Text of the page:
Video Games and Aggression

The NRA comments on the Sandy Hook shooting, blaming video games and violent media on Fox News.

Video games have been gaining immense popularity over the years as more people are playing them for longer periods of time. The most popular games are usually violent, first-person shooters. As a result, the amount of attention being paid to how they are affecting the population is increasing. More research into this area is also being sparked by recent school shootings. Violent video games were often cited as the cause for the Sandy Hook shooting in 2012, as the perpetrators were avid gamers. Whether or not violent games can have this kind of powerful sway on people has since been a hot topic of debate. In general, studies show that video games moderately increase aggression through several possible mechanisms. After playing violent video games, most players show altered brain activity that is correlated to aggression and a decrease in empathy[1]. These effects are mostly shown in individuals who game obsessively and play violent games such as first-person shooters[1]. Therefore, it is not that video games are bad in of themselves, but the content of the game and the intent of the player that dictate post-gaming reactions.

Violent Games and Aggression

Increased Aggression

fMRI scan during violent gameplay
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The strength of the emotional dysregulation is correlated to how many enemies were killed in the game.[2]

Violent video games involve killing and inflicting damage on living things or objects as the main focus of the game. Call of Duty, God of War, and Grand Theft Auto are extremely popular game franchises that follow this pattern. Non-violent games have little to no effect at all on increasing aggression while the aforementioned games have been shown to increase aggression[3]. These games focus on reinforcing violent scripts and attitudes, thus influencing the player to grow accustomed to bloodshed[3]. These are the types of games where you have to kill people in order to win, and that is not a helpful lesson to be taught. Constantly engaging in violent behaviour, even in a virtual world, will still have an effect on the mindset of the player.

The reactions of players during or after a session of gaming often resemble aggression. For example, fMRI scans show that while playing a first-person shooter, gamers have increased activity in the dorsal area of the anterior cingulate cortex and decreased activity in the rostral area[2]. The cingulate cortex is very important in regulating emotions. This pattern of anterior cingulate cortex activation is similar to what is seen in fMRI scans of people thinking aggressive thoughts[2]. Furthermore, it was proposed an aggression network consisting of the orbitofrontal cortex, the amygdala and the anterior cingulate cortex is active while gaming[2]. The amygdala and orbitofrontal cortex show lower activation, which is thought to show a desensitization to violence and lowered emotional responses[2]. Similar effects are shown from SPECT scans after violent games were played, suggesting that these effects linger after gameplay[1].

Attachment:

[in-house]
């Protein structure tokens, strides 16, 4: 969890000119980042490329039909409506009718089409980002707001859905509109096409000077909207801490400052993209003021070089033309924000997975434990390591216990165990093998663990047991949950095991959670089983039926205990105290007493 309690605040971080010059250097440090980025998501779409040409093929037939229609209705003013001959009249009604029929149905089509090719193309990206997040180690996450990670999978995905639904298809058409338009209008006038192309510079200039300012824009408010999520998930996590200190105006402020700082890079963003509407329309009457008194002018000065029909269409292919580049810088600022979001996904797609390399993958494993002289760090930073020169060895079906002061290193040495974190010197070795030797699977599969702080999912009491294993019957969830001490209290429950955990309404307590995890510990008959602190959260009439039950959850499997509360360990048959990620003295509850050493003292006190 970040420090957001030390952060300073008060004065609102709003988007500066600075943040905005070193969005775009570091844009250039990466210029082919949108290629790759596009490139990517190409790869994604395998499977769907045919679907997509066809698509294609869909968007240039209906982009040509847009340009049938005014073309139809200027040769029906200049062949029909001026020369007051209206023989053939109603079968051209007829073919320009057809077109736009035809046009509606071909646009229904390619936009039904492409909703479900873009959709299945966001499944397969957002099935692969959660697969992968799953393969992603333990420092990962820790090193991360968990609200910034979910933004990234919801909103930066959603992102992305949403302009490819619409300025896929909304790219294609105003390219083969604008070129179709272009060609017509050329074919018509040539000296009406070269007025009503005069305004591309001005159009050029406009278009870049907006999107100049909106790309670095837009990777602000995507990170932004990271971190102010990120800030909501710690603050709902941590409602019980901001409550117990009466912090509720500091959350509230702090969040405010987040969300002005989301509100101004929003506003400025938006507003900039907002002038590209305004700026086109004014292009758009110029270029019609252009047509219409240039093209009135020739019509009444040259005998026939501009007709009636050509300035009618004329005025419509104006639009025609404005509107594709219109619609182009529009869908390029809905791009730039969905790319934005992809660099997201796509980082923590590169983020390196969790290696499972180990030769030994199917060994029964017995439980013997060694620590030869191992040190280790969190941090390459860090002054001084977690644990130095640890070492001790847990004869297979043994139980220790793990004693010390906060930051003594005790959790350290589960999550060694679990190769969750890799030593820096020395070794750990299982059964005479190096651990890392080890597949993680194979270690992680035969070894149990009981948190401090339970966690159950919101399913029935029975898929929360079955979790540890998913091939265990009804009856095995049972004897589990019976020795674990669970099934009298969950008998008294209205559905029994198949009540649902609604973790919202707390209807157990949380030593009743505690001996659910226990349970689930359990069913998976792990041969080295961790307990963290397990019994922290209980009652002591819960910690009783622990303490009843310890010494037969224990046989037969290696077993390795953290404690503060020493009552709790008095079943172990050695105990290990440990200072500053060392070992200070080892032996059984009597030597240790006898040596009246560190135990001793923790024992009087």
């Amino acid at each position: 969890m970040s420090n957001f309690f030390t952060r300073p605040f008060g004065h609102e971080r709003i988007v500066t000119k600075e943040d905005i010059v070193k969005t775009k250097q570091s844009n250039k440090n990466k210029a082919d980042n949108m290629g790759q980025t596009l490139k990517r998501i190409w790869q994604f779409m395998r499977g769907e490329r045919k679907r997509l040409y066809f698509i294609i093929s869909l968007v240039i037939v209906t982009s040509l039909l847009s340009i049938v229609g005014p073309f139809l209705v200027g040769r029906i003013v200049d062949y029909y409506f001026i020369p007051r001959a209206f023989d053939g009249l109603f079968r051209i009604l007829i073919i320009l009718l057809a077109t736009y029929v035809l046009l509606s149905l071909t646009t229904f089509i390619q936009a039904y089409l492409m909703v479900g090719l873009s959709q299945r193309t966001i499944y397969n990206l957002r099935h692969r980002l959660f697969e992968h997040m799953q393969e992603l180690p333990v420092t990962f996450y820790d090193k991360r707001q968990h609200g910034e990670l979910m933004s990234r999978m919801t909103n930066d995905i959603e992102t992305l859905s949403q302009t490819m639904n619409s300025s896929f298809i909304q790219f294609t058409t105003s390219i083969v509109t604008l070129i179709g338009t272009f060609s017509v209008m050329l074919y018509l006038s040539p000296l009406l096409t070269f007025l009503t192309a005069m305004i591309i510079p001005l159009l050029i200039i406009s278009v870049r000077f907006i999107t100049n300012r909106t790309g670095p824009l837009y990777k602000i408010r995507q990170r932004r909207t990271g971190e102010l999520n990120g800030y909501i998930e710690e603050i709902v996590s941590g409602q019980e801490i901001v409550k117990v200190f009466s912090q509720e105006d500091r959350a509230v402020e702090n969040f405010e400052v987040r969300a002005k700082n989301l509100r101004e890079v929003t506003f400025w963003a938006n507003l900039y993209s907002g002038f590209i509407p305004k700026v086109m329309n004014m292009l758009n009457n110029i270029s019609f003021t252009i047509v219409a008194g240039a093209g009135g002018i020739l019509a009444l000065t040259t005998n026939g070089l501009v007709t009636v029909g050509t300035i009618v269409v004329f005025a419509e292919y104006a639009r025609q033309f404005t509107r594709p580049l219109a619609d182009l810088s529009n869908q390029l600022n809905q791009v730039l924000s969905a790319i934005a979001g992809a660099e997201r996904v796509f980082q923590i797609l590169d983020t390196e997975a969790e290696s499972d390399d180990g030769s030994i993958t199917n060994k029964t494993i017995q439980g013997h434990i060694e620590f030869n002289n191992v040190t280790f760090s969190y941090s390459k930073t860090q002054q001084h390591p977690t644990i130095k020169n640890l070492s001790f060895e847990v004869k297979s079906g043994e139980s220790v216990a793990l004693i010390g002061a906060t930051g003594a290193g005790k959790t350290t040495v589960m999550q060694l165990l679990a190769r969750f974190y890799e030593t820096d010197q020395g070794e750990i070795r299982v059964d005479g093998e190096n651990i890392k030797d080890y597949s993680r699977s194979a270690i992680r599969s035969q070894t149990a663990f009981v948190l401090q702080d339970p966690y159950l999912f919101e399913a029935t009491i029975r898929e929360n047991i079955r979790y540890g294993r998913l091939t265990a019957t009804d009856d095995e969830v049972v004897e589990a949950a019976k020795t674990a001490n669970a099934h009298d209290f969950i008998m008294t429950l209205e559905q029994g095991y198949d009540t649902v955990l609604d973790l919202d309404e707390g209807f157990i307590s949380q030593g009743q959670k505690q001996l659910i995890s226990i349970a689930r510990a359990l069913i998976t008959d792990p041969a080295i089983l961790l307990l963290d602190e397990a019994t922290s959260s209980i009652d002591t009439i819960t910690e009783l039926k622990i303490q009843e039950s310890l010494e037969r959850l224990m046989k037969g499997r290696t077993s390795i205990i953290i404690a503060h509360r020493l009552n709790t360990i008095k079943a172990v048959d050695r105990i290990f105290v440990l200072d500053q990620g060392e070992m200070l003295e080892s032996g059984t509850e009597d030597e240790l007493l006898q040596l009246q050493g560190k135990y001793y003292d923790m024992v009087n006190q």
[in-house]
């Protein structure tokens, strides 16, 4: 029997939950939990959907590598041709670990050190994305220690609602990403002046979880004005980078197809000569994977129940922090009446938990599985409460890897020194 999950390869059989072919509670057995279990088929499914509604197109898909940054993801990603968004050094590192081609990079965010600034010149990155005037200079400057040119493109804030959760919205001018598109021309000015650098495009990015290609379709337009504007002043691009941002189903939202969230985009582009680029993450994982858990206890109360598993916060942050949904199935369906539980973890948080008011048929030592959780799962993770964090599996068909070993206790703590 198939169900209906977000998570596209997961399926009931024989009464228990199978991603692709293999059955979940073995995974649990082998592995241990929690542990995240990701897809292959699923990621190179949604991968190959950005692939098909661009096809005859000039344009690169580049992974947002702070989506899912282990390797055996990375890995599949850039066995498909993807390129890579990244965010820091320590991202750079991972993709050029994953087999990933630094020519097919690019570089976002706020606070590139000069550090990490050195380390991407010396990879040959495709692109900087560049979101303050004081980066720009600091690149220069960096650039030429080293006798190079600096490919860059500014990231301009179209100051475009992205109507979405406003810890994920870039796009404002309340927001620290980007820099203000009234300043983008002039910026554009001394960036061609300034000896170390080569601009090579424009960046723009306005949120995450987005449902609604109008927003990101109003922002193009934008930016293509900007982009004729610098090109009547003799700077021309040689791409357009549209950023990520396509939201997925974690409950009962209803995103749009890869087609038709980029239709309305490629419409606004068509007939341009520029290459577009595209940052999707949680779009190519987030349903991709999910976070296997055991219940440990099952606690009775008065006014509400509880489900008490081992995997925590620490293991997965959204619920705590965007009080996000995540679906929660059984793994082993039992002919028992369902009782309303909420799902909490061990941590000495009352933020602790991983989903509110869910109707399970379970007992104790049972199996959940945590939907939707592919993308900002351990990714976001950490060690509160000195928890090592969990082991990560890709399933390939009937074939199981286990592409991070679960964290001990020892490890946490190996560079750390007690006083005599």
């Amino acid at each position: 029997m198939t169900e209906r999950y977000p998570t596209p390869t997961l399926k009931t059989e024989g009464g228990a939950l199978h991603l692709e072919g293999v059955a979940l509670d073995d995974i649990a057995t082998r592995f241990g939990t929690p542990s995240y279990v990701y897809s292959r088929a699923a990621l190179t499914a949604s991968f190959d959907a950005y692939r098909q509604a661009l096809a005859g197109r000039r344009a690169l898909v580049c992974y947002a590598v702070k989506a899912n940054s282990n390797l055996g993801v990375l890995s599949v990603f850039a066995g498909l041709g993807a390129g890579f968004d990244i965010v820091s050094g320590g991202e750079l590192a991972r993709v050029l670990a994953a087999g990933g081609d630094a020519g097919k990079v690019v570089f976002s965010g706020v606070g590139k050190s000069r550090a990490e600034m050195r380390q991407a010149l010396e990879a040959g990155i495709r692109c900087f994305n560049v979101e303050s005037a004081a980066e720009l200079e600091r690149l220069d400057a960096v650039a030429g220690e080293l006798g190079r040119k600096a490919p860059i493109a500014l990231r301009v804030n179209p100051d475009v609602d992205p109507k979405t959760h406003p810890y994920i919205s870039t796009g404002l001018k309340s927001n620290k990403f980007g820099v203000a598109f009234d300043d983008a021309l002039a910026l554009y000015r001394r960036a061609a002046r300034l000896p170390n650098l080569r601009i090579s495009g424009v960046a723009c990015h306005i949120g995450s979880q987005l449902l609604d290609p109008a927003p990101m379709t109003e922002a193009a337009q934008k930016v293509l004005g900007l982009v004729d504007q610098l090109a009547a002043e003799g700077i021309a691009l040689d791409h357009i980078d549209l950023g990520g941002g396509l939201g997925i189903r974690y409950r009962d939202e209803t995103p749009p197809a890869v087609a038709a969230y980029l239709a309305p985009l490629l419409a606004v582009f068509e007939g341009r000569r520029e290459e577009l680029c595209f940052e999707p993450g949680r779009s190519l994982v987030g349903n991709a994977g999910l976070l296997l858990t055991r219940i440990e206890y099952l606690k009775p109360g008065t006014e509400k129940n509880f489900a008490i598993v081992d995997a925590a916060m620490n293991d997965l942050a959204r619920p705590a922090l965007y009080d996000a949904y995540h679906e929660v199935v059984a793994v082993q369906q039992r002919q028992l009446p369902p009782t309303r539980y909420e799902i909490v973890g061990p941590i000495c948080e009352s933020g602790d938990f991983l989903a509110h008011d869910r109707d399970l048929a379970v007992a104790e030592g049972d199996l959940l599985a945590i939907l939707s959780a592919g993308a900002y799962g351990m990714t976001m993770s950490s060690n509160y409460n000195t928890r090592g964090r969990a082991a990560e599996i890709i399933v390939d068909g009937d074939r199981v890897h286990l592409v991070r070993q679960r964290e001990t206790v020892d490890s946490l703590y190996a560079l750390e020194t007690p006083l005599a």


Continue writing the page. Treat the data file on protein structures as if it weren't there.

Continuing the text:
However, it has been debated that these patterns of activation do not actually predict aggression outside of the game[7]. It makes sense that aggression levels rise during gameplay when the player is being attacked and hunted down by enemies in the game, and this is just a normal reaction to stressful stimuli. Although some studies show the same cognitive and neurobiological effects after violent gaming sessions, there is not yet a completely definitive causal link shown between violent games and aggressive behaviour[7]. Despite the fact that more people are playing violent games, crime rates are going down[7]. Therefore, it may be that violent games increase aggressive thoughts and feelings, but do not directly influence aggressive behaviour.

Decreased Empathy

An indirect measure of how violent games are thought to cause aggression is that of empathy. Lowered empathic responses are linked to aggressive outbursts, because the person has less concern for the wellbeing of another person. This allows them to justify violence as a suitable method to achieve their goals, because the feelings of another person hold no significance to them. When looking at screenshots from Counterstrike (a violent game), gamers show higher activation in the left dorsolateral prefrontal cortex and temporal lobe[4]. These regions can down-regulate the limbic system to numb emotional responses to negative stimuli[4]. As a result, gamers are more habituated to scenes of violence. Empathy can also be lowered by amygdala deactivation, which has been shown to occur in gamers while playing violent games[2]. The amygdala assigns positive or negative valence to certain stimuli and regulates fear responses when it is functioning normally. However, gamers have less activation in the amygdala, and therefore do not show a negative fear response when they kill people in games[2]. This numbed response to violence has been compared to psychopathy, which is a condition that greatly increases that individual's likelihood of committing either a violent crime or murder[2].

Other Factors of Gaming


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A typical scene of violence in the Gears of War series